RF's Financial News

RF's Financial News

Sunday, September 18, 2011

This Week in Barrons - 9-18-11

This Week in Barons: 9–18-11:

It’s All Greek to me – anyway you cut it – Default by Christmas!

The European Community, Timmy Geithner, and the Greek authorities have laid the groundwork to provide the liquidity needed to supply banks with cash, when a national default is announced. The good news is, when a national default occurs people immediately rush to get their money. We know that the average Greek citizen has approximately $20k in the bank, but less than $200 in his pocket. Therefore, when all the citizens rush to get their money at the same time, under normal conditions banks would be forced to shut down after the first 2 hours of a day – then armed guards would show up – people would riot – and lives would be lost. The Central Bank Dollar liquidity that was announced Thursday is a way to stave off the "bad" parts of a National default. If you can capitalize the banks to a point that when the bank run hits, you have the assets to give the people the bulk of their holdings, you can then have an orderly default – which (in my opinion) will occur between now and December. The bigger question is this: If they capitalize the banks to take care of the citizens, are they also going to cover the derivatives that are held against these banks? And the answer is: Absolutely! You see The Federal Reserve is comprised of shareholders – like J.P. Morgan (JPM). Now JPM has significant exposure to Greece, and do you think the Federal Reserve is going to let JLM get burned for hundreds of billions of dollars? Heck no – so the capitalization will include the derivative holders such as JPM and others as well. And what about sovereign debt vs private debt? When a nation defaults, we must assume that the country has not taken in enough revenue to offset it's spending and has run up extreme levels of debt. So, who gets paid first, second, and on down the line is a good question? Now, there will be many "businesses" and services that are owed money, and will receive nothing. But the contagion of sovereign investments from other countries getting crushed, that is what they're trying to defuse, and further rationale behind over-capitalization. However, the much bigger issue is the fact that Greece is tiny, so what about Spain? The Spanish housing market was much or more of a bubble than ours, and is currently bottomless. The Spanish "green jobs" initiative was a dismal failure. Spain is in ‘worse shape’ and larger than Greece, and will probably be next to fall. Then, what about the tag team of Portugal and Italy? Diffusing Greece is the #1 job (and it will cost billions), and trying to keep it contained to just Greece is job #2.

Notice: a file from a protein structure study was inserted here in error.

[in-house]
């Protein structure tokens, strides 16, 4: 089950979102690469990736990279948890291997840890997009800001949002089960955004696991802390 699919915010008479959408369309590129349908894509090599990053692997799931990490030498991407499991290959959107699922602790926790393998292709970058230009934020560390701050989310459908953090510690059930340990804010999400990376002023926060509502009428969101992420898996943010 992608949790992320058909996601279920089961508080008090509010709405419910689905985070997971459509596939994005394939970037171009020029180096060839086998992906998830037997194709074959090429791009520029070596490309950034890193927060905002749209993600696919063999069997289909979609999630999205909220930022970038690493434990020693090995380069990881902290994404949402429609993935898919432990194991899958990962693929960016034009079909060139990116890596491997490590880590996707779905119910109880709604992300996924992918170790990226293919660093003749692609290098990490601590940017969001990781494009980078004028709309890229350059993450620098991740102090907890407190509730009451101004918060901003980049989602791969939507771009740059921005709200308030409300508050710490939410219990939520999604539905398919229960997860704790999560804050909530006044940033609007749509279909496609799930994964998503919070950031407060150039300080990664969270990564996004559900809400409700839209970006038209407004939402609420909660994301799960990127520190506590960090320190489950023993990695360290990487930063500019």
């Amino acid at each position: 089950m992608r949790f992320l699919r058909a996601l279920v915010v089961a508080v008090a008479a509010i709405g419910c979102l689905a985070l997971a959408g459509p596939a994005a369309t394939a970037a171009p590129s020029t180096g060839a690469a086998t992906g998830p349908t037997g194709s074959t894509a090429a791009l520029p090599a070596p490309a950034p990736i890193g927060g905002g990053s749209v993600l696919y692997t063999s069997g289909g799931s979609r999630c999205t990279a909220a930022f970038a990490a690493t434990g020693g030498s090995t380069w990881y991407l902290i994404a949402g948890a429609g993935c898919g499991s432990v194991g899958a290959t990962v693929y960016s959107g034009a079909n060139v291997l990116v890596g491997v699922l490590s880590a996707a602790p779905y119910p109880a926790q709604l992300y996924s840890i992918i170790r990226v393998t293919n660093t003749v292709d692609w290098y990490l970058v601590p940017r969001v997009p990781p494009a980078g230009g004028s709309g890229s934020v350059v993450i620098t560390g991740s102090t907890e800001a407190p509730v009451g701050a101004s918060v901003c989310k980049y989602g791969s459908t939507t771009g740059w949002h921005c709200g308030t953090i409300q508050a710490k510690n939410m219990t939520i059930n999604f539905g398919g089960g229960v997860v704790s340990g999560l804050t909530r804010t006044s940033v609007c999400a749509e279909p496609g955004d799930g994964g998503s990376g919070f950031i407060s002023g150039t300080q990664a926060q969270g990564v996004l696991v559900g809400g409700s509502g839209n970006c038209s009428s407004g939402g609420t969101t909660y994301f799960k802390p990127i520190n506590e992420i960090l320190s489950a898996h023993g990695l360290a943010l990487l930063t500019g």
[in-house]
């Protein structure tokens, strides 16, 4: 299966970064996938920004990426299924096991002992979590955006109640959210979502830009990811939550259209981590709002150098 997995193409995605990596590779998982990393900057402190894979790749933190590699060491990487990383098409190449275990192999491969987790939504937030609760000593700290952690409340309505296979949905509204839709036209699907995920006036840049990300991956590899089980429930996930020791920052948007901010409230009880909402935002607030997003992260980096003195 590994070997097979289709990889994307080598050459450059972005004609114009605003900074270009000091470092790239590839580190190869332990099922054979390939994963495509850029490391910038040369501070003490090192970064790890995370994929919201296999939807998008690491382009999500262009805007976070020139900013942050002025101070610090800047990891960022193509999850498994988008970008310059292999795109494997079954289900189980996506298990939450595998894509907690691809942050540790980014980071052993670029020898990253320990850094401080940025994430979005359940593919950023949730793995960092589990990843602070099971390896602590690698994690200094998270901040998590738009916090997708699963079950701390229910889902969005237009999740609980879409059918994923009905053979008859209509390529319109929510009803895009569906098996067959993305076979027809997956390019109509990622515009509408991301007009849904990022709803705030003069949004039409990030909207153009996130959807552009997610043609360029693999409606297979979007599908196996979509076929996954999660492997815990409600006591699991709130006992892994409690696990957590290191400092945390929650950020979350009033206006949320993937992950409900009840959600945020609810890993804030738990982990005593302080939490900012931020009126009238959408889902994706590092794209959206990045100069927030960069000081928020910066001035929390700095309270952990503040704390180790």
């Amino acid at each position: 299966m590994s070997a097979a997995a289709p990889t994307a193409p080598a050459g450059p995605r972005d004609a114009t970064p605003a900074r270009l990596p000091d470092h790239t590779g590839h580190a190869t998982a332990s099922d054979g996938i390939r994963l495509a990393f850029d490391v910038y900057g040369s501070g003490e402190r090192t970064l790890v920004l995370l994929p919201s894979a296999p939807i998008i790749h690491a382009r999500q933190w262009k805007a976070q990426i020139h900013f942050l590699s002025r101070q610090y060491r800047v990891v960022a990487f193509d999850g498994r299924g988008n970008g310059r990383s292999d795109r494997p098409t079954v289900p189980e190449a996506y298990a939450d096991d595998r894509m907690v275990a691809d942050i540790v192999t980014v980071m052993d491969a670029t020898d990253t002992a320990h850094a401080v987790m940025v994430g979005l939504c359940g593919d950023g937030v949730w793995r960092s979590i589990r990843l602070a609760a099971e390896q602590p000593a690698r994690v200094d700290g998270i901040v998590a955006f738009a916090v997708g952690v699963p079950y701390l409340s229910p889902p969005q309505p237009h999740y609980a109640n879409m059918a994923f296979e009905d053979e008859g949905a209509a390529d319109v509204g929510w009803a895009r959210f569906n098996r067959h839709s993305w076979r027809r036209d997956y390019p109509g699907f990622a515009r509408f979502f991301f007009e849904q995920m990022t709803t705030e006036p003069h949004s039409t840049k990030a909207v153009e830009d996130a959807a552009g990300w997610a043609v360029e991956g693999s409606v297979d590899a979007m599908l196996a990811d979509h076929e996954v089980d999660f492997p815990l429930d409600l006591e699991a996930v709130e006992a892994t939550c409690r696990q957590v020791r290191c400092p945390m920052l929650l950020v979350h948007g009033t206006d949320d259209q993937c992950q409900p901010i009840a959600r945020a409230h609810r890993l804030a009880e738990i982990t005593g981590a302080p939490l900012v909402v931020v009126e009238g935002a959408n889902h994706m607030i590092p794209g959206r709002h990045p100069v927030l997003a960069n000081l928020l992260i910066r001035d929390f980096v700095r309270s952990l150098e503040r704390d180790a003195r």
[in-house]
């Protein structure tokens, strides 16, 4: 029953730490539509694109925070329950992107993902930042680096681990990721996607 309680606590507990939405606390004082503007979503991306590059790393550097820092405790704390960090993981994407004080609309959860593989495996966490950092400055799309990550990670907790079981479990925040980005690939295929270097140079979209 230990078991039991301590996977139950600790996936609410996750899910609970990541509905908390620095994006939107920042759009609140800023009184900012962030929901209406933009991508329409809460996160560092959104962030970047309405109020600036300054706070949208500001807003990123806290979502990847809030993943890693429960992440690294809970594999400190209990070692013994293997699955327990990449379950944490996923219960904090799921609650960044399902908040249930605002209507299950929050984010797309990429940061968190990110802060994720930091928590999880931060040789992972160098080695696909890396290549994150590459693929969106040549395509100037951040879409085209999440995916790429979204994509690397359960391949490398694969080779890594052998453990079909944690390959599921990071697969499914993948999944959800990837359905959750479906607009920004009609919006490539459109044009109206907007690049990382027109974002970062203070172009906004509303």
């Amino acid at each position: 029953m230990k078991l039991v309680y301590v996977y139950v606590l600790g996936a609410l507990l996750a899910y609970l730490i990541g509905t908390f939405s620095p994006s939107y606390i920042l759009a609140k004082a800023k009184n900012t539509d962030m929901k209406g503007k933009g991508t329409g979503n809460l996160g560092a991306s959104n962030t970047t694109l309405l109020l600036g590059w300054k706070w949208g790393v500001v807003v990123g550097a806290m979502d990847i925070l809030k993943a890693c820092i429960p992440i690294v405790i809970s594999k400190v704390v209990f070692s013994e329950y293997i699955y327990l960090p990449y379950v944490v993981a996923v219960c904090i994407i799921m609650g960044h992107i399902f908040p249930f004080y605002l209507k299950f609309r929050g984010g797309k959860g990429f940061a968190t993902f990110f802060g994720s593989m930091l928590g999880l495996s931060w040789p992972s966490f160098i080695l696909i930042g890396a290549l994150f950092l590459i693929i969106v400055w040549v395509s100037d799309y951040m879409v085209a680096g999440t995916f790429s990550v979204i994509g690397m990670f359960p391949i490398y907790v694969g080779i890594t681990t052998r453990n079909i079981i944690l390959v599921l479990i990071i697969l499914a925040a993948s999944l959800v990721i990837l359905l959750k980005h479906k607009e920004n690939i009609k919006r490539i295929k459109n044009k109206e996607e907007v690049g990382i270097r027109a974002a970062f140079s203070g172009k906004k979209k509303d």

In the U.S. this week:
- The Empire State manufacturing report fell to -8.
- The Philly Fed report fell to - 17.
- The "Inflation Gauge" (which is rigged to start with) reported + 0.4% (very hot).
- The initial jobless claims spiked by 11K to over 428K.
- And the market this week had the S&P gaining 4.5%.

Now that the Central Banks are willingly open to supporting the market, this is a whole new world of investing. Think of it – we had a 20% crash in the summer – and now we’re working our way back to normal after all the Central Banks colluded to toss billions at the European Banks to keep them alive. Technically we’ve retraced 50% of the fall in the NASDAQ since that crash – and if the DOW can maintain levels above 11,488, and The Ben Bernanke is accommodative this week – we could be up for a run higher. Honestly, Central Banks aren’t supposed to band together and keep dead banks alive. Dead banks are supposed to die. The weak die, and the strong pick up the pieces. But today it’s all about: “Too big to fail".

Everyone is looking to the Federal Reserve meeting next week. Everyone desperately wants QE3 / free money. I think we're going to get something, and despite the fact that the market is telling me it's tired and wants to roll over (due to the desire for more stimulus) we very well might continue up. Not only that, if The Ben Bernanke coughs up some form of huge stimulus, we could just roar higher thru the end of the year.